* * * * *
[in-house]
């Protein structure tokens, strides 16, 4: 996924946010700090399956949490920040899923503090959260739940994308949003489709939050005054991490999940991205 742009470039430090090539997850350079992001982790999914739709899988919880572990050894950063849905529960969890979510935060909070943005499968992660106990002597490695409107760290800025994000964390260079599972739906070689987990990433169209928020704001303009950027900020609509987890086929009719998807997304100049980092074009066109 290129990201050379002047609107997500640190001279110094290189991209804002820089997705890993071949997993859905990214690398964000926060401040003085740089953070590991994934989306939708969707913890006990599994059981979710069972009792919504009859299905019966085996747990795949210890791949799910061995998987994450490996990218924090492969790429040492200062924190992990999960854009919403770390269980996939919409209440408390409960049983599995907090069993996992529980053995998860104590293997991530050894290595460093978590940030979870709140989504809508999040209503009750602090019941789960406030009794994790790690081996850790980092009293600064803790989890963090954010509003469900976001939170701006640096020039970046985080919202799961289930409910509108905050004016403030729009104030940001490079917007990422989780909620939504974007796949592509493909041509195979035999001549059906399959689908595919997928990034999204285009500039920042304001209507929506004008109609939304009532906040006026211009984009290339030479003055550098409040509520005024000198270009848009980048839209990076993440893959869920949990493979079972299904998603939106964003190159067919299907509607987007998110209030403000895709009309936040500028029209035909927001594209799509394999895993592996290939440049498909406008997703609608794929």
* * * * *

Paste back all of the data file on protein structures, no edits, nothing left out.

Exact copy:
[in-house]
């Protein structure tokens, strides 16, 4: 996924946010700090399956949490920040899923503090959260739940994308949003489709939050005054991490999940991205 742009470039430090090539997850350079992001982790999914739709899988919880572990050894950063849905529960969890979510935060909070943005499968992660106990002597490695409107760290800025994000964390260079599972739906070689987990990433169209928020704001303009950027900020609509987890086929009719998807997304100049980092074009066109 290129990201050379002047609107997500640190001279110094290189991209804002820089997705890993071949997993859905990214690398964000926060401040003085740089953070590991994934989306939708969707913890006990599994059981979710069972009792919504009859299905019966085996747990795949210890791949799910061995998987994450490996990218924090492969790429040492200062924190992990999960854009919403770390269980996939919409209440408390409960049983599995907090069993996992529980053995998860104590293997991530050894290595460093978590940030979870709140989504809508999040209503009750602090019941789960406030009794994790790690081996850790980092009293600064803790989890963090954010509003469900976001939170701006640096020039970046985080919202799961289930409910509108905050004016403030729009104030940001490079917007990422989780909620939504974007796949592509493909041509195979035999001549059906399959689908595919997928990034999204285009500039920042304001209507929506004008109609939304009532906040006026211009984009290339030479003055550098409040509520005024000198270009848009980048839209990076993440893959869920949990493979079972299904998603939106964003190159067919299907509607987007998110209030403000895709009309936040500028029209035909927001594209799509394999895993592996290939440049498909406008997703609608794929």